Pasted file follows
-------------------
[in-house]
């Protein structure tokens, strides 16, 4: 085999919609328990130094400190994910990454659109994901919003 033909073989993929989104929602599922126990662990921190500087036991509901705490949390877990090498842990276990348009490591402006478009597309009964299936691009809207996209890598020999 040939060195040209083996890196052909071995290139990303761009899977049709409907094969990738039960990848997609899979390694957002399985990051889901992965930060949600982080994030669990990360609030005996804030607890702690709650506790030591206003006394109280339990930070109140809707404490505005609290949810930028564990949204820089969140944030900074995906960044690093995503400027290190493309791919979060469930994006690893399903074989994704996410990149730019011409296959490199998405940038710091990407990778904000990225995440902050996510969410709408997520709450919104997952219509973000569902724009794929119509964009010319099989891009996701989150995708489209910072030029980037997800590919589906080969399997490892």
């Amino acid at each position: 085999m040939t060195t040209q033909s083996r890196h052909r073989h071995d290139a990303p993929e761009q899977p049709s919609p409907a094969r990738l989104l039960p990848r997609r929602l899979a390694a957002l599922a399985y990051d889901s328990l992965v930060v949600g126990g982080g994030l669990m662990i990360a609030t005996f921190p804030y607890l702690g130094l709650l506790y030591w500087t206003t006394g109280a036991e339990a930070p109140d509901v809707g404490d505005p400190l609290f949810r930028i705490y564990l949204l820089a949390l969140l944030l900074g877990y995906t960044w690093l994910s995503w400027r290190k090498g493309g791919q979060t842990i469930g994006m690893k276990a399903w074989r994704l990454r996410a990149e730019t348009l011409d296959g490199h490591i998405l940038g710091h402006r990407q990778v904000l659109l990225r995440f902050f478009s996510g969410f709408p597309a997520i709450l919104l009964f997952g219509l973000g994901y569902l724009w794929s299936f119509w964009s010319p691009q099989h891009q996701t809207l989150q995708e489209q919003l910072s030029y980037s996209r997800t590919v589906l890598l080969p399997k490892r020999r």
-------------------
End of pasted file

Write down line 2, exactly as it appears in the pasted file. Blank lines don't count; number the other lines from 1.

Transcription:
């Protein structure tokens, strides 16, 4: 085999919609328990130094400190994910990454659109994901919003 033909073989993929989104929602599922126990662990921190500087036991509901705490949390877990090498842990276990348009490591402006478009597309009964299936691009809207996209890598020999 040939060195040209083996890196052909071995290139990303761009899977049709409907094969990738039960990848997609899979390694957002399985990051889901992965930060949600982080994030669990990360609030005996804030607890702690709650506790030591206003006394109280339990930070109140809707404490505005609290949810930028564990949204820089969140944030900074995906960044690093995503400027290190493309791919979060469930994006690893399903074989994704996410990149730019011409296959490199998405940038710091990407990778904000990225995440902050996510969410709408997520709450919104997952219509973000569902724009794929119509964009010319099989891009996701989150995708489209910072030029980037997800590919589906080969399997490892």